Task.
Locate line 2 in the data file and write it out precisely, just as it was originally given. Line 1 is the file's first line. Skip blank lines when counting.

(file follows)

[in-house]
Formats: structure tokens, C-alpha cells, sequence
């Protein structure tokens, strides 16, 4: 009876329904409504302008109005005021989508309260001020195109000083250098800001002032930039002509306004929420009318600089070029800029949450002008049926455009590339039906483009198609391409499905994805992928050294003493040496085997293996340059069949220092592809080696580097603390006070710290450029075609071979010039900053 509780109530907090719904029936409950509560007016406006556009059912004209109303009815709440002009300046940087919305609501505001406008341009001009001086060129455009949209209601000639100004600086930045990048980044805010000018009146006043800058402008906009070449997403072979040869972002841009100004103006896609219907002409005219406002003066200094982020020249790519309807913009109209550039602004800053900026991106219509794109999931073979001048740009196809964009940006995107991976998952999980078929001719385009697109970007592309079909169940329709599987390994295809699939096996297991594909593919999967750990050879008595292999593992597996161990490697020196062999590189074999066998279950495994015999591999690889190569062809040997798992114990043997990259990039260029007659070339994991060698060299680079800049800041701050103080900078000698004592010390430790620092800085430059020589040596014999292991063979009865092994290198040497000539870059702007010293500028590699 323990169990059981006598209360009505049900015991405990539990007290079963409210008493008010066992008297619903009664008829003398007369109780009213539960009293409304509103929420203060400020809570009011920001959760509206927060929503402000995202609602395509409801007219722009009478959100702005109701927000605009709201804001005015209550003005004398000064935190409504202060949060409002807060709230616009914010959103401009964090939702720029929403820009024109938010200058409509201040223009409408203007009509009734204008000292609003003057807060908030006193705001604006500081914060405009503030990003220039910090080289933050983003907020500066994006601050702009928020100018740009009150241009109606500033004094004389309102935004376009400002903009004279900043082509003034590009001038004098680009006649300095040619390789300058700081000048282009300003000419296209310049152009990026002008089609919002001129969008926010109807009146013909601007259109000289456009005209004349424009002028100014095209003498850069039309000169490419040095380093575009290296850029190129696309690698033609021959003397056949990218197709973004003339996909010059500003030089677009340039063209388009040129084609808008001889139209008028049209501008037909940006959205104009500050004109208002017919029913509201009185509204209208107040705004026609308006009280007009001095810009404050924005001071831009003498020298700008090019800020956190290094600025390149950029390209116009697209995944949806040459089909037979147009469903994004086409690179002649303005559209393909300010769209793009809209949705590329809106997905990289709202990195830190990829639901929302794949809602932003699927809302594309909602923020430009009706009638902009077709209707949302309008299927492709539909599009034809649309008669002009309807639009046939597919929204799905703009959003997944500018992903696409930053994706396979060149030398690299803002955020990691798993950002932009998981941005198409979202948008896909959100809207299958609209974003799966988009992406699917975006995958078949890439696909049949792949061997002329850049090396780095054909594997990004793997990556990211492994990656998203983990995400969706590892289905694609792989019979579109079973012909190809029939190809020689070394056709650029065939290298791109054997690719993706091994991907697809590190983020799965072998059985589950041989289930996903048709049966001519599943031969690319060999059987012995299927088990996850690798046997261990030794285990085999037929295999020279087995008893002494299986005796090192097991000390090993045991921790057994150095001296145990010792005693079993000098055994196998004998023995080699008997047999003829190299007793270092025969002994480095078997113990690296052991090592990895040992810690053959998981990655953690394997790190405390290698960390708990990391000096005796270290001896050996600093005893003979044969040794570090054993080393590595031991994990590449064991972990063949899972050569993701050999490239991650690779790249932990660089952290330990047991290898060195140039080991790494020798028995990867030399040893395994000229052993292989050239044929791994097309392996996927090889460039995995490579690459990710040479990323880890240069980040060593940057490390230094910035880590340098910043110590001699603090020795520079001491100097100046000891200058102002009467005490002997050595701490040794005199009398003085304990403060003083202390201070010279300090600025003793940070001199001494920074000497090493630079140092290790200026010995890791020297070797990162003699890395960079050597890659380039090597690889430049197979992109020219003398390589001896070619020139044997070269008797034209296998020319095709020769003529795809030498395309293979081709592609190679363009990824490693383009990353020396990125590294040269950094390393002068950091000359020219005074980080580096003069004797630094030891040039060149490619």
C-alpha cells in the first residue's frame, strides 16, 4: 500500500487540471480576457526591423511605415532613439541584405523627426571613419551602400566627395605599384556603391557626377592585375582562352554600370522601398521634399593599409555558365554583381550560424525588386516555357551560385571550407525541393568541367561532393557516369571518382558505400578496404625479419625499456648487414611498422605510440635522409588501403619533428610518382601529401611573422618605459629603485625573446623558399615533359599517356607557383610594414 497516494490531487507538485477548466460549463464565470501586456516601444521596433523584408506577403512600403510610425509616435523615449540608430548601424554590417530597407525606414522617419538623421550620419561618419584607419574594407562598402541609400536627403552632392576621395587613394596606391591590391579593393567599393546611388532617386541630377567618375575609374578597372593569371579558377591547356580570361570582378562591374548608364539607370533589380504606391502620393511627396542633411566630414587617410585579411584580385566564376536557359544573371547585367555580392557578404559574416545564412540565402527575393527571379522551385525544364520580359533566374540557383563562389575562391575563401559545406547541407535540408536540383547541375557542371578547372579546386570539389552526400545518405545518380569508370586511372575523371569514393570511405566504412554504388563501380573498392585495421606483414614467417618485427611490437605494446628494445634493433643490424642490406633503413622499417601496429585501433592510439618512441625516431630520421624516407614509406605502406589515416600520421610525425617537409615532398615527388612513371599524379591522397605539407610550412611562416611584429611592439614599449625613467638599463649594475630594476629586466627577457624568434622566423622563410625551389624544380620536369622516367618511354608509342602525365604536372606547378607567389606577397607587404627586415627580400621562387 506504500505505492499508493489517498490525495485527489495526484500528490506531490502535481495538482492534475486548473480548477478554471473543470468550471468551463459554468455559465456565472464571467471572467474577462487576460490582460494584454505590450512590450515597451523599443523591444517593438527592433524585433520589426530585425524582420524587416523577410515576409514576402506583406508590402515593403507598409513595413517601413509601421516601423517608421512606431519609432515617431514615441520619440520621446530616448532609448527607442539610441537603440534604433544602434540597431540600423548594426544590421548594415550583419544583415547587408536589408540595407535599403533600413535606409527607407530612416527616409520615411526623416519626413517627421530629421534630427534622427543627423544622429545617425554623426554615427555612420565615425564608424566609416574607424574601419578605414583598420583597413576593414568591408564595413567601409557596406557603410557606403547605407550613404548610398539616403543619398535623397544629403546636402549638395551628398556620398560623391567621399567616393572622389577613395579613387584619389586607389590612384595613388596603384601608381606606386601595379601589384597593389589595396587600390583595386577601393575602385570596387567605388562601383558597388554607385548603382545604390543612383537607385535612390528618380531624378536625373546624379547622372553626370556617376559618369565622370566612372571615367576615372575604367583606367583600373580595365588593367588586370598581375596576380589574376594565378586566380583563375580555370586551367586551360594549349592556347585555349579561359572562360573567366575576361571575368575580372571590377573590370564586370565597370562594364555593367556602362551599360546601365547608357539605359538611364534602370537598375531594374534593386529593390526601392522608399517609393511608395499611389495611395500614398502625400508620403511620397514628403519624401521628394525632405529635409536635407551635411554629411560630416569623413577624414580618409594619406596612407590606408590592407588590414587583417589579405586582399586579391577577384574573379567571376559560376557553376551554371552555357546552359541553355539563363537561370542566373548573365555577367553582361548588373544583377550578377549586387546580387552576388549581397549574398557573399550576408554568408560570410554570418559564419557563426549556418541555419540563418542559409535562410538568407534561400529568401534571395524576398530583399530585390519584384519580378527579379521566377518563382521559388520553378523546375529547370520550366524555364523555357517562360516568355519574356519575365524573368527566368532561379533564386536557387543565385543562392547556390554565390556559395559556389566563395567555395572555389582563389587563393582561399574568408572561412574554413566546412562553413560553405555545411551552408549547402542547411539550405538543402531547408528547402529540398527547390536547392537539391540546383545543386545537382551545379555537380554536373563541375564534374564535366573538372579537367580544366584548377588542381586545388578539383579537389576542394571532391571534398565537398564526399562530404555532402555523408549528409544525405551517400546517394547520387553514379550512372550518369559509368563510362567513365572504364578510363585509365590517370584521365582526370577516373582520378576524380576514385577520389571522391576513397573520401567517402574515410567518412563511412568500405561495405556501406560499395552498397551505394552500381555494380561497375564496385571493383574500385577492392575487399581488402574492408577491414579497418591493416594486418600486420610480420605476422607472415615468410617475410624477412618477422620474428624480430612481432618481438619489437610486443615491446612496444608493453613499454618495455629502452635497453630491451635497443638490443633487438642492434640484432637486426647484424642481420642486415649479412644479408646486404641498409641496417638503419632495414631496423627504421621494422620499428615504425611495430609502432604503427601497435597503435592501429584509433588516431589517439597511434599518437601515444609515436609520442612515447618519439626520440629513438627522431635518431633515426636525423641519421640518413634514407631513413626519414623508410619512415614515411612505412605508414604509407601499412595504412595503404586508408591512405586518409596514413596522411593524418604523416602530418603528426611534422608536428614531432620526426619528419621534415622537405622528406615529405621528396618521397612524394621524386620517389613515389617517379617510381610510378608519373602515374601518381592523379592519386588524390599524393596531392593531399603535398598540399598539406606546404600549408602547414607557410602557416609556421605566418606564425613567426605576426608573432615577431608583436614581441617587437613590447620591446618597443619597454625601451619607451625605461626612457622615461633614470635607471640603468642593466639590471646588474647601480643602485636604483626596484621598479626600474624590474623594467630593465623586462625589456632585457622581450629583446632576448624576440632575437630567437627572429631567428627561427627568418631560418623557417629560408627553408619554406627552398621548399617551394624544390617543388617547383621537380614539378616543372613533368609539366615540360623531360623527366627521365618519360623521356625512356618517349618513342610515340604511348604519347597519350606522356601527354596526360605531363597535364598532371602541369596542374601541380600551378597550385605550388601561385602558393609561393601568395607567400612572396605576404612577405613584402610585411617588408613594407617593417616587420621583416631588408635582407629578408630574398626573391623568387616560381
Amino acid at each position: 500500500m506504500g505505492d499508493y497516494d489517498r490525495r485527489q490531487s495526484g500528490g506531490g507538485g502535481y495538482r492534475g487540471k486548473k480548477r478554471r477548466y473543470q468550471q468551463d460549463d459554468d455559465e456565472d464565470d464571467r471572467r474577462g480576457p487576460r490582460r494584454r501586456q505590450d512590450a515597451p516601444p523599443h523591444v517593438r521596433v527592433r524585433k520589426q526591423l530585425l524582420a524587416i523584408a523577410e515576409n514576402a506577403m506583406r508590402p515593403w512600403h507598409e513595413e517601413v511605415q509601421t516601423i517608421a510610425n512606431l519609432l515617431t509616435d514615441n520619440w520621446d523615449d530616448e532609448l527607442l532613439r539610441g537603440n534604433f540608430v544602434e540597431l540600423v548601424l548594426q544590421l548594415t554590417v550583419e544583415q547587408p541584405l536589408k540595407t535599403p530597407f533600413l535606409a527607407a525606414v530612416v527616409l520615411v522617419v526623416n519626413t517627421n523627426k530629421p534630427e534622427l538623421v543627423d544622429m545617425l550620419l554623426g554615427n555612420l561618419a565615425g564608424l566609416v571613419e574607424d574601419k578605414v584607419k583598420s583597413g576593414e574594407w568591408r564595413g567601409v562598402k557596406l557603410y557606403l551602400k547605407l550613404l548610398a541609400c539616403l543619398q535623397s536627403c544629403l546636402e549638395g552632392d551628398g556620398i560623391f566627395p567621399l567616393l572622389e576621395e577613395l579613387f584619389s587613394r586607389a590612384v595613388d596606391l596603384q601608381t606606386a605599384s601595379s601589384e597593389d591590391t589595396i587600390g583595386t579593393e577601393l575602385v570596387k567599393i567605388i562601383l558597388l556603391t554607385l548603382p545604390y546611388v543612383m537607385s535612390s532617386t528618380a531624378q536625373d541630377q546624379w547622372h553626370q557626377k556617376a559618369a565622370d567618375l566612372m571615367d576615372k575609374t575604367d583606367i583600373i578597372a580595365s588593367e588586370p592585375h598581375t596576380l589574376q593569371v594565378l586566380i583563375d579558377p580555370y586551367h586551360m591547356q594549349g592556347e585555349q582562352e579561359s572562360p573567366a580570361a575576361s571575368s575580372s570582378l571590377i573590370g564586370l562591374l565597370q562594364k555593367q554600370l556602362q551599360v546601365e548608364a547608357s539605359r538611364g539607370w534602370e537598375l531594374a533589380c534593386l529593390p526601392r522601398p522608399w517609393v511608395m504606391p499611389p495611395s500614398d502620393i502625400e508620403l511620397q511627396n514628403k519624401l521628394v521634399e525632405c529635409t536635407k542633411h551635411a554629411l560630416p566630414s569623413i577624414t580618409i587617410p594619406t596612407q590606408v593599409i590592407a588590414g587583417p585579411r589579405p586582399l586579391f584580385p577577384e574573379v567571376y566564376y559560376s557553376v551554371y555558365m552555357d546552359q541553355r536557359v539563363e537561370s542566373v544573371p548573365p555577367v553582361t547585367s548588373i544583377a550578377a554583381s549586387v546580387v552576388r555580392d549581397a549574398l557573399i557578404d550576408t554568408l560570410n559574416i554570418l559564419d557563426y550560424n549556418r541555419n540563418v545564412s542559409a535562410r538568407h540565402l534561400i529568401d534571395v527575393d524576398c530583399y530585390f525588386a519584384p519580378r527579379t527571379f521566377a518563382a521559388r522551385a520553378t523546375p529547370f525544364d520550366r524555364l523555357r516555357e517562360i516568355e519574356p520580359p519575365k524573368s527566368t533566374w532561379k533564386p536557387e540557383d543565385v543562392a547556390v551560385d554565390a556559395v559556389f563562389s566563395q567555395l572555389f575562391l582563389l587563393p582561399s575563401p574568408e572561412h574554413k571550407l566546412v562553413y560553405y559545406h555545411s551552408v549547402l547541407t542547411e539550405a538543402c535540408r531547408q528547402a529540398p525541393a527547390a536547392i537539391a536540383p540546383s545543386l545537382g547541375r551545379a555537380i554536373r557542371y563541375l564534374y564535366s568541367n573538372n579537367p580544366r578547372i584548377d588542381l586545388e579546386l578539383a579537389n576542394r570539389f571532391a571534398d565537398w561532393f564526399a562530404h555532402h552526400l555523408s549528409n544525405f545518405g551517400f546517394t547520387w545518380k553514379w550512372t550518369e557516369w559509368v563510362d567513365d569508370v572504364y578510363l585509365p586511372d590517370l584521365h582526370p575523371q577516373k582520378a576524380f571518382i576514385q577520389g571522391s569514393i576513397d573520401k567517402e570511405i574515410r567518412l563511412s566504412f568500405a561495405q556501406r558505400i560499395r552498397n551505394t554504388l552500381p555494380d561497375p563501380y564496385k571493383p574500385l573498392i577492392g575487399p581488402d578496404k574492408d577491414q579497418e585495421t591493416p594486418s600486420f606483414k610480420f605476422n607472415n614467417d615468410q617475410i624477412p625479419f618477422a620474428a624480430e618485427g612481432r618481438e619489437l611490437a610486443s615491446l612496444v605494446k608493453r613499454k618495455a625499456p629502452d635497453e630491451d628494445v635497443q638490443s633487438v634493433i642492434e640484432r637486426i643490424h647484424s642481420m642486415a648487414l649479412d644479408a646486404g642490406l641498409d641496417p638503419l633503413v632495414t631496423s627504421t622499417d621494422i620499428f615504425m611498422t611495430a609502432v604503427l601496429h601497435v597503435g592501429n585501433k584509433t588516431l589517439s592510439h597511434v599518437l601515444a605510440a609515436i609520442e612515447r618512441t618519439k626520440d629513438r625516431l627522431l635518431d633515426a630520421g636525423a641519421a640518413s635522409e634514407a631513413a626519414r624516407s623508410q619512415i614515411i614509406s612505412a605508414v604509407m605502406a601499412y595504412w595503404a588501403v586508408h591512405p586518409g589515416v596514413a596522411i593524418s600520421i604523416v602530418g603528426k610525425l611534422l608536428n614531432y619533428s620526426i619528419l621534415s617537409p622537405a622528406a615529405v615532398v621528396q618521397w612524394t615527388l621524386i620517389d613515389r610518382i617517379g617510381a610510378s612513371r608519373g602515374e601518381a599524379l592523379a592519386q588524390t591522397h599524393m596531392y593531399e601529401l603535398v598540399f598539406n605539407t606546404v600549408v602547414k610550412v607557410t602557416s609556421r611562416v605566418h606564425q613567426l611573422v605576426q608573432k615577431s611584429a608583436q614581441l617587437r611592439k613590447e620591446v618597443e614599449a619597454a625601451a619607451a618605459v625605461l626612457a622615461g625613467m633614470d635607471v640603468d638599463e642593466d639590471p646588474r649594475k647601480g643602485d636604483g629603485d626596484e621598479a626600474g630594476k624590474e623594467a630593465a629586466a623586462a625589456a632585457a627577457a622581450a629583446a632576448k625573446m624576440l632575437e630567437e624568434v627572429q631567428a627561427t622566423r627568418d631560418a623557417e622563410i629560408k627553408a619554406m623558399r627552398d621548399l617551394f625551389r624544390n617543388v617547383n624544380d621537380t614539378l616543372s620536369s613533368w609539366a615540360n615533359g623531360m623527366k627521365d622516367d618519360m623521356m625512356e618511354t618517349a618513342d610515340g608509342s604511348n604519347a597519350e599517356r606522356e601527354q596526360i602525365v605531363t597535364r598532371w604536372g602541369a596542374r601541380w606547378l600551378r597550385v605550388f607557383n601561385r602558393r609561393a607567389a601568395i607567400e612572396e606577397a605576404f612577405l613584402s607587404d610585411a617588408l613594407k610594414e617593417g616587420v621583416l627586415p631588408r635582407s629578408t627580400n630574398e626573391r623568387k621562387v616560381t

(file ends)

Formats: structure tokens, C-alpha cells, sequence